Re: District Council
... and then spent the lot in March before the start of the new fiscal year ...
In the rarefied heights of a Canadian crown corporation which used to be my abode, in order to get any item over $20K, and not on the approved purchase  list, delivered by April 1st  you had to start the process no later than December 1st - or you literally had no time to go through the tender and approval process. At least for the IT gear it apparently got considerably worse since that time: I hear that most of the individual departments are no longer allowed to specify and purchase their IT equipment at all: the procedure is to submit the functional requirements  to SSC , which in turn decides whether you actually need anything at all, what it's going to be, and how much it is going to cost you. After a year or three, if everything is going smoothly.
 For the IT equipment, the normal lag between the vendor submitting the configuration (and its fixed price) to the government-wide procurement office and it appearing on the list was somewhere between 6 months and two years - so most of the list was made up from four-year-old models at two-year-old prices.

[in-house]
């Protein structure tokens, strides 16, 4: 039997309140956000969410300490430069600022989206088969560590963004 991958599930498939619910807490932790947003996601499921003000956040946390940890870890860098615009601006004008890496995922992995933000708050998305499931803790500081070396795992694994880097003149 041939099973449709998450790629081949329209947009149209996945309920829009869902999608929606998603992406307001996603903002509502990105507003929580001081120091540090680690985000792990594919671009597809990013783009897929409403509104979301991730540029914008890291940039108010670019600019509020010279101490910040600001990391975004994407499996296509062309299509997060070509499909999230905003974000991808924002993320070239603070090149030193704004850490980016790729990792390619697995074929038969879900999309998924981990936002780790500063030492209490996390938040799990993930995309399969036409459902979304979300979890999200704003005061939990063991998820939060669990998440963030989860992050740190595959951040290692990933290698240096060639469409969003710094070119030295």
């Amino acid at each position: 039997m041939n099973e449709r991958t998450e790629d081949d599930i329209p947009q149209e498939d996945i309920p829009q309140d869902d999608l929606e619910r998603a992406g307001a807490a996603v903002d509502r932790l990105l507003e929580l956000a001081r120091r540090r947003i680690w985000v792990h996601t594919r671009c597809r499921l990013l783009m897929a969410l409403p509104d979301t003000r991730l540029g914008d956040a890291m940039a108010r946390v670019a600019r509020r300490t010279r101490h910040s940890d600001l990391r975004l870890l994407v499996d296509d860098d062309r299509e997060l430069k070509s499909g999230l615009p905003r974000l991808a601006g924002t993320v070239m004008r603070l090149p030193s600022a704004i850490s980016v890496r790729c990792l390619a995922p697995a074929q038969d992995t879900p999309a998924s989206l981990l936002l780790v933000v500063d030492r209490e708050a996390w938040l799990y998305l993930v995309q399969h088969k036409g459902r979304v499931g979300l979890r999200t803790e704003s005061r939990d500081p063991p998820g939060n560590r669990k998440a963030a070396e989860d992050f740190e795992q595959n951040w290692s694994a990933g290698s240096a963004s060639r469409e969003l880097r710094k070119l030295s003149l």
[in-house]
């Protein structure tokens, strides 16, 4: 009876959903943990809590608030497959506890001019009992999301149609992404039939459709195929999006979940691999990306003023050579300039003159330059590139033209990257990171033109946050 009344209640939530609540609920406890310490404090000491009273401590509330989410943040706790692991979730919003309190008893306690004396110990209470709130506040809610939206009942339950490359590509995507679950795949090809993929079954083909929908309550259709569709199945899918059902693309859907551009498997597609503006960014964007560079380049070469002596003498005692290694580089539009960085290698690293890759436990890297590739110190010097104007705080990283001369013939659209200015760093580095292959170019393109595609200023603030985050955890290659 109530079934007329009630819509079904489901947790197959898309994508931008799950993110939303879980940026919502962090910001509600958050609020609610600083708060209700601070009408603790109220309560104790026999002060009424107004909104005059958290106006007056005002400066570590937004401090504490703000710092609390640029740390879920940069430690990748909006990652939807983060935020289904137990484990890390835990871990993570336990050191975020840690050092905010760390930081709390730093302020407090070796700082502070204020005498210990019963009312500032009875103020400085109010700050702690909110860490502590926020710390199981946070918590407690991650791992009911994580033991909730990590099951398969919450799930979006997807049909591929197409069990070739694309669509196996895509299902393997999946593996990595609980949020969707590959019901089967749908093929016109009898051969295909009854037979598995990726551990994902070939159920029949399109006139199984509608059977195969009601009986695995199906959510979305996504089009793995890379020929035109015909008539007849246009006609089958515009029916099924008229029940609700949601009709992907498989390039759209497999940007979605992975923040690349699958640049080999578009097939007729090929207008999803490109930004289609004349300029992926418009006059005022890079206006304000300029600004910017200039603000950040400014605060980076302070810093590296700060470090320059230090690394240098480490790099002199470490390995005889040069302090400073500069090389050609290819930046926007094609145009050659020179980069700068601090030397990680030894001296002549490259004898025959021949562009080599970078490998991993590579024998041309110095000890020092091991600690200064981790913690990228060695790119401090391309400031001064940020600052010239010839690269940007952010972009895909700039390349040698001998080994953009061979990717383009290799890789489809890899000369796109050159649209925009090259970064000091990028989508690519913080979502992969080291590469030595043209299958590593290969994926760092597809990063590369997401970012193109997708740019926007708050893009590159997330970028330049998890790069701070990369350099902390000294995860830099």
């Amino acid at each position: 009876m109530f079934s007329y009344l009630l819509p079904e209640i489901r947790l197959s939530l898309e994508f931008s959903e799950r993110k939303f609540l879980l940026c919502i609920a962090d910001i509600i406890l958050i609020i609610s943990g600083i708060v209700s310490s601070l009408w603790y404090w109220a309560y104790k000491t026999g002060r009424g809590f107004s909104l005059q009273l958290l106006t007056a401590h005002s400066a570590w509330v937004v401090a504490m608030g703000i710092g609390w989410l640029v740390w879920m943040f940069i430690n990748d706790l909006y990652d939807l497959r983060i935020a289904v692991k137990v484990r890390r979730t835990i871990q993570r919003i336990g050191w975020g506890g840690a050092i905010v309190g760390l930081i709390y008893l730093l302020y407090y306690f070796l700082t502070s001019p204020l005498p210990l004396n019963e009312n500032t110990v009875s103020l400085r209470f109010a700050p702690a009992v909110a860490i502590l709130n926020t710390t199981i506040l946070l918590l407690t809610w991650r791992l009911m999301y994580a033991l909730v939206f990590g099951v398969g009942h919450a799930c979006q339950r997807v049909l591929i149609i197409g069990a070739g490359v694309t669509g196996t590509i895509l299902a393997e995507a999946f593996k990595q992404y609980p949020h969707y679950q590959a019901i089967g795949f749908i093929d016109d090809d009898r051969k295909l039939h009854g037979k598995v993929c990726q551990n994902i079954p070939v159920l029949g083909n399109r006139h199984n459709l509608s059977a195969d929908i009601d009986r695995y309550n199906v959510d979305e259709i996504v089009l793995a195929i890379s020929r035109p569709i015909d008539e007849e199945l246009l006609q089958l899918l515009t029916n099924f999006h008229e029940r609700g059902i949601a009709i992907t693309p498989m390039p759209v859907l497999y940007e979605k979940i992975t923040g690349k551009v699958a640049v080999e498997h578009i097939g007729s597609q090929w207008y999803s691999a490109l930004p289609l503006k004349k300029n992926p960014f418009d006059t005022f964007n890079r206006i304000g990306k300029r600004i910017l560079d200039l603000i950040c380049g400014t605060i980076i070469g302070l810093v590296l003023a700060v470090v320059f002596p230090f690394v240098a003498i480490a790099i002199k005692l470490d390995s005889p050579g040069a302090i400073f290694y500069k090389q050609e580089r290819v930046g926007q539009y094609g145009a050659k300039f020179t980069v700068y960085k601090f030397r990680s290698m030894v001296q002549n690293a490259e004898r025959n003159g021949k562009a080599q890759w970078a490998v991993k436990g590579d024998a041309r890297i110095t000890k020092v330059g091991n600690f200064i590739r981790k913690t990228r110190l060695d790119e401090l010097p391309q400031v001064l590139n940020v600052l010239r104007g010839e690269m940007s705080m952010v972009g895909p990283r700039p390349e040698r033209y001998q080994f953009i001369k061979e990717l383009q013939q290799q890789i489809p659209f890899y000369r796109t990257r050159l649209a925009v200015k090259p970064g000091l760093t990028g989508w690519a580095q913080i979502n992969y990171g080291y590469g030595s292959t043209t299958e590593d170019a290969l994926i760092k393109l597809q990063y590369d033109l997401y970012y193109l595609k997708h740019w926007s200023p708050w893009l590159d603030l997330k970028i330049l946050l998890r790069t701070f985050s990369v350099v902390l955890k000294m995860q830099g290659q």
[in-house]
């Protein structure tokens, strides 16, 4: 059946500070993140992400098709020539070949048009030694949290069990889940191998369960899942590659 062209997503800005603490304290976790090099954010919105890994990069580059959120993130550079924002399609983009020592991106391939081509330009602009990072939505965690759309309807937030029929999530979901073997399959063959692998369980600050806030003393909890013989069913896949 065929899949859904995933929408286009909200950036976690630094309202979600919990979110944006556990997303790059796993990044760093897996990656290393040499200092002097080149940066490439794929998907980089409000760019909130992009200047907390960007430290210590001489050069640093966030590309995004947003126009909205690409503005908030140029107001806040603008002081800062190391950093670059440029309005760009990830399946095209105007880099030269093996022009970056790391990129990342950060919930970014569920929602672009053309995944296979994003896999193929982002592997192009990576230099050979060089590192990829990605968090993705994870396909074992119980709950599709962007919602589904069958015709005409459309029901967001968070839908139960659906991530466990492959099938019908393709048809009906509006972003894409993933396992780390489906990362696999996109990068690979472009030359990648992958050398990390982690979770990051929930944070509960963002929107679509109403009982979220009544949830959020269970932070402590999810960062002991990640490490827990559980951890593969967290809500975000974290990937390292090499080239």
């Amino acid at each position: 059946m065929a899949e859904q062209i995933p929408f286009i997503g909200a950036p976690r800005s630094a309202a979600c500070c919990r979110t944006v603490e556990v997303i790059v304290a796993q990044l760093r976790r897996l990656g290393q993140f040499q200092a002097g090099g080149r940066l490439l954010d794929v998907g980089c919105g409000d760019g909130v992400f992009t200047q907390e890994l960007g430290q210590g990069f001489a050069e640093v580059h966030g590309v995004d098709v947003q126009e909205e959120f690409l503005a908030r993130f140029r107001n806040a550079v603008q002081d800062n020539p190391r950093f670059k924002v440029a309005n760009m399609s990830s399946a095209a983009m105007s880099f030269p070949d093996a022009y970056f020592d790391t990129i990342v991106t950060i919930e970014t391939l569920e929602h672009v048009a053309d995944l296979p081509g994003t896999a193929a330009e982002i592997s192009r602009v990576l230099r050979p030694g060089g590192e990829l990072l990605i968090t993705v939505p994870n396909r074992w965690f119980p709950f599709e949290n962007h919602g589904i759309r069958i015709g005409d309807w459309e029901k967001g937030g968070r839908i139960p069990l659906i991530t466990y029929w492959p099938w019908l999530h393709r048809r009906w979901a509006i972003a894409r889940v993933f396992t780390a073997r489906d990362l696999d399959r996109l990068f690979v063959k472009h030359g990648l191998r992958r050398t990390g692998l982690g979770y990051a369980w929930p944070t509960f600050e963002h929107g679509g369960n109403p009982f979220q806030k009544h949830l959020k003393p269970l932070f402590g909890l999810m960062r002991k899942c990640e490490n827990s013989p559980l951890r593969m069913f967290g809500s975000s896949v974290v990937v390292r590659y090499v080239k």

If whatever you've ordered wasn't delivered by April 1st, you effectively had to pay for it twice: the funds committed in your budget for the purchase reverted to the general revenue on April 1st, and the purchase got charged to the next year's budget. This led to rather a lot of broken hardware being shipped in time for April 1st, then immediately going back to the vendor for warranty repairs. A rumour has it that an empty crate was once shipped - by mistake, naturally - in lieu of a million-dollar supercomputer, and duly signed off with a few hours to spare before the deadline. The real thing allegedly arrived a week later, in a box labelled as "spare parts".
 I.e. "this is the thing I want to do". You can't say "this is the computer system I need" - not even to specify the specific CPU architecture. This makes for some really interesting specs.
 Shared Services Canada, created to provide government-wide IT services to all departments and Crown Agencies lacking sufficient clout with the PM office to get themselves exempted. Apparently, for the first two years after it was formed, SSC had to process all work time recording and travel requests manually, on paper - because they weren't able to get their computerized HR system to work.